It is amazing that the our managerial carousel is viewed as a horror show when the results would be right out of most football fans fantasies.

We have come to accept that "one man club" players are pretty much a thing of the past, the game has changed in ways which makes this persona extinct..... why is it so difficult to imagine that the same change has come with managers?

Indeed we accept that every faucet of football has changed. Huge money has come into the game, it is now about results and revenue, not history and "local bonding/continity".

Odd that the club "lacking history" is the one the media most expect to the uphold the history of long term managers.

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If we want to build a dynasty we need continuity. That equals sustained success. Mourinho built a dynasty here, and the squad has survived right up until now. Had he stayed I'm sure we would have dominated the league like United and Liverpool have done. We need to assemble the right coaching team, with a clear vision concerning playing style, long term goals and youth and stick with it to achieve more than sporadic success. I'm not convinced that Carlo is the man to take us to that level, but I do think he's a good manager.

Rapid success is all well and good but its becoming tiresome. I'd much rather have lasting dominance and I'm sure most fans would agree with me.

Agree with that.

I worry about what damage has been done to the status of the role of Chelsea manager, ie. if the Queen changed monarchies every 2 years it would turn the instititution of the roaylity into a (bigger) aughing stock.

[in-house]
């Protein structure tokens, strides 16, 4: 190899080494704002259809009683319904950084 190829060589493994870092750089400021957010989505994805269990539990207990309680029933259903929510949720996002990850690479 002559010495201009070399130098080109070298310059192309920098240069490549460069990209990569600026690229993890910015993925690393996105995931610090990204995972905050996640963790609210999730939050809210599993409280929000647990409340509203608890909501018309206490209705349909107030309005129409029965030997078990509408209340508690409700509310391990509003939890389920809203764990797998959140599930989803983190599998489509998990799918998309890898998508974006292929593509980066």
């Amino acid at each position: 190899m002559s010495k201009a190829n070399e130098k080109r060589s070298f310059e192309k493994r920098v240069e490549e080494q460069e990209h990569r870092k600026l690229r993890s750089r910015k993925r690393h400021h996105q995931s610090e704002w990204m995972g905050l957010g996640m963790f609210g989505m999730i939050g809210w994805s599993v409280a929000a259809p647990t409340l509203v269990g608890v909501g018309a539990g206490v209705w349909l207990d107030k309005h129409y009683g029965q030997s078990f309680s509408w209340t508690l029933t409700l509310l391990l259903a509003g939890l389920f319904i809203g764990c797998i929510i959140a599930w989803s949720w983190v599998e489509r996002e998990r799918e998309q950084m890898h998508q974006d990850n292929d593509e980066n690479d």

Im not 100% sold on Carlo either but if we change managers every 2-3 years how many good coaches will knock back or not even consider coaching over Chelsea because they dont want to work for Roman? It seems like a lame duck position.

If he invested his money and took a non interfering approach we would be in a much stronger position imo but he won't so im just resigned to the fact we will turnover managers 3 or 4 times a decade, its sh*t but it is what it is.

But again yeah you are right.

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and another thing this is not just a roman issue this goes well before him, lost hoddle to england, gullit sacked, vialli sacked./............

it seems very weird to me that whenever we get a winning manager you can start counting down the days to his departure and yet more .0historically successful clubs will persevere with managers through tough times, definitely a flaw at chelsea.

if you want success you have to be patient, instant gratification is only a shiort term mentality.

what ferguson and matt busby have built at old trafford will last for decades, if roman pulled out tomorow we be back to square one?

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and another thing this is not just a roman issue this goes well before him, lost hoddle to england, gullit sacked, vialli sacked./............

it seems very weird to me that whenever we get a winning manager you can start counting down the days to his departure and yet more .0historically successful clubs will persevere with managers through tough times, definitely a flaw at chelsea.